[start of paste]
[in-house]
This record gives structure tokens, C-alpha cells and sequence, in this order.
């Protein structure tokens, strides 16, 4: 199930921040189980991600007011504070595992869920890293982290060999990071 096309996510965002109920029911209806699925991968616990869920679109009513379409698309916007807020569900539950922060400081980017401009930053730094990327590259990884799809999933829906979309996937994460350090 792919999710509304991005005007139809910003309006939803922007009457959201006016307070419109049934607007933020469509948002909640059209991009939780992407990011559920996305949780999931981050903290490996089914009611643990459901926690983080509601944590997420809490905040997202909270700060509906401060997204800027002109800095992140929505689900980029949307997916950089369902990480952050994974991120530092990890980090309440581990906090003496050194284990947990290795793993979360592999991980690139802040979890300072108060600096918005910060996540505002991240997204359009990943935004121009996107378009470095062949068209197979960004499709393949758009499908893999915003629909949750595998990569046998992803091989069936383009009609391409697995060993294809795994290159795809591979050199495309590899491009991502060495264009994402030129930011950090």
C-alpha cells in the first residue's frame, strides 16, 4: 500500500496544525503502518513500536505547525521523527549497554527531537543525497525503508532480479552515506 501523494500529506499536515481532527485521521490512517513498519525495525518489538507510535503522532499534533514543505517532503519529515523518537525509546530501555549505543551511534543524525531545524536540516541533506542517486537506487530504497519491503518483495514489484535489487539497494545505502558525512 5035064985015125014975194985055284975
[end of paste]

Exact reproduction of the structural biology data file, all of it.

[in-house]
This record gives structure tokens, C-alpha cells and sequence, in this order.
């Protein structure tokens, strides 16, 4: 199930921040189980991600007011504070595992869920890293982290060999990071 096309996510965002109920029911209806699925991968616990869920679109009513379409698309916007807020569900539950922060400081980017401009930053730094990327590259990884799809999933829906979309996937994460350090 792919999710509304991005005007139809910003309006939803922007009457959201006016307070419109049934607007933020469509948002909640059209991009939780992407990011559920996305949780999931981050903290490996089914009611643990459901926690983080509601944590997420809490905040997202909270700060509906401060997204800027002109800095992140929505689900980029949307997916950089369902990480952050994974991120530092990890980090309440581990906090003496050194284990947990290795793993979360592999991980690139802040979890300072108060600096918005910060996540505002991240997204359009990943935004121009996107378009470095062949068209197979960004499709393949758009499908893999915003629909949750595998990569046998992803091989069936383009009609391409697995060993294809795994290159795809591979050199495309590899491009991502060495264009994402030129930011950090």
C-alpha cells in the first residue's frame, strides 16, 4: 500500500496544525503502518513500536505547525521523527549497554527531537543525497525503508532480479552515506 501523494500529506499536515481532527485521521490512517513498519525495525518489538507510535503522532499534533514543505517532503519529515523518537525509546530501555549505543551511534543524525531545524536540516541533506542517486537506487530504497519491503518483495514489484535489487539497494545505502558525512 5035064985015125014975194985055284975